Vanderbilt Law Review

First Page



The first reported decision involving the problem of the liability in law of the modern rainmaker has recently been rendered.' Though other disputes are reported to have arisen, they have not been finally decided in any regularly reported case.

The case was before the Trial Division of the Supreme Court of New York, the dispute having arisen out of experiments artificially to induce rainfall conducted by the City of New York during the recent, much publicized water shortage in that city. Plaintiffs, who were owners of a vacation resort in upper New York State, sought to enjoin these experiments on the grounds that they would result in floods which would damage riparian owners, and cause rainfall that would be harmful to the resort business. In denying the injunction the court said: "Apart from the legal defects in plaintiffs' suit (since they clearly have no vested property rights in the clouds or the moisture therein), the factual situation fails to demonstrate any possible irreparable injury to plaintiffs."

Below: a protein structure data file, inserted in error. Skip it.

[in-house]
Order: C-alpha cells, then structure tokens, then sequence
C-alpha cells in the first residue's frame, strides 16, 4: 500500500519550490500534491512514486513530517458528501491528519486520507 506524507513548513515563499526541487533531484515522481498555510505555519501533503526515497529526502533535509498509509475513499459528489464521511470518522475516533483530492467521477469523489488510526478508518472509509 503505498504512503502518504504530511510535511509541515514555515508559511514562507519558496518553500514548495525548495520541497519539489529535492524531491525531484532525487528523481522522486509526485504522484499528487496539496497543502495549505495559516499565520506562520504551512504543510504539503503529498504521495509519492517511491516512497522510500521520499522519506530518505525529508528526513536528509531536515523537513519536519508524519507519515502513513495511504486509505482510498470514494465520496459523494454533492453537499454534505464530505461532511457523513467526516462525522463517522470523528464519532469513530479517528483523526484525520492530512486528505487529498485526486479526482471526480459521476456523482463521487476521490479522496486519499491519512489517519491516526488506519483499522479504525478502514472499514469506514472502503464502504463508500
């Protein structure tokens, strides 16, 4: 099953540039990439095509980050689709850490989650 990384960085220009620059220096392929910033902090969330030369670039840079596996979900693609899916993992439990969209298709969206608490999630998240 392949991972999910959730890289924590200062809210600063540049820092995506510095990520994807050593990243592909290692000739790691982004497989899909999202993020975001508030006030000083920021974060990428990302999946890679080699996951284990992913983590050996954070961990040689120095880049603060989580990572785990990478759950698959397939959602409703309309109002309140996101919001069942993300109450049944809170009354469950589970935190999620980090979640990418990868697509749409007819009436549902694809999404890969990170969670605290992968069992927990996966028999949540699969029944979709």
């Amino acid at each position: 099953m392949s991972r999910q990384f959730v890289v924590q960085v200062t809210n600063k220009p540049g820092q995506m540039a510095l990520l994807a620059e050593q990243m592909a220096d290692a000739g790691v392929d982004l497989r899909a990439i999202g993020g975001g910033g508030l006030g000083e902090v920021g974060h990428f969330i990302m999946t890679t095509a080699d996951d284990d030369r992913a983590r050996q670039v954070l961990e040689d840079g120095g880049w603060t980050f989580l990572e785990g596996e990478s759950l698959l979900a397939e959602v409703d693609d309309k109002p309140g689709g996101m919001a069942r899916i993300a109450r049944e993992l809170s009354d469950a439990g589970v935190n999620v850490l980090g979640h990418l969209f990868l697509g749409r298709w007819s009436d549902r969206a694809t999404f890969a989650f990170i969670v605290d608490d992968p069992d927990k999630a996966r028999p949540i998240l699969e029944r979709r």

The legal question involved in this new science of weather control, and artificially induced precipitation, are many and varied. In view of the recent scientific advances in this field, many problems involving rights to receive precipitation upon one's land, as well as the right to be free from artificially induced precipitation, are certain to arise in the near future.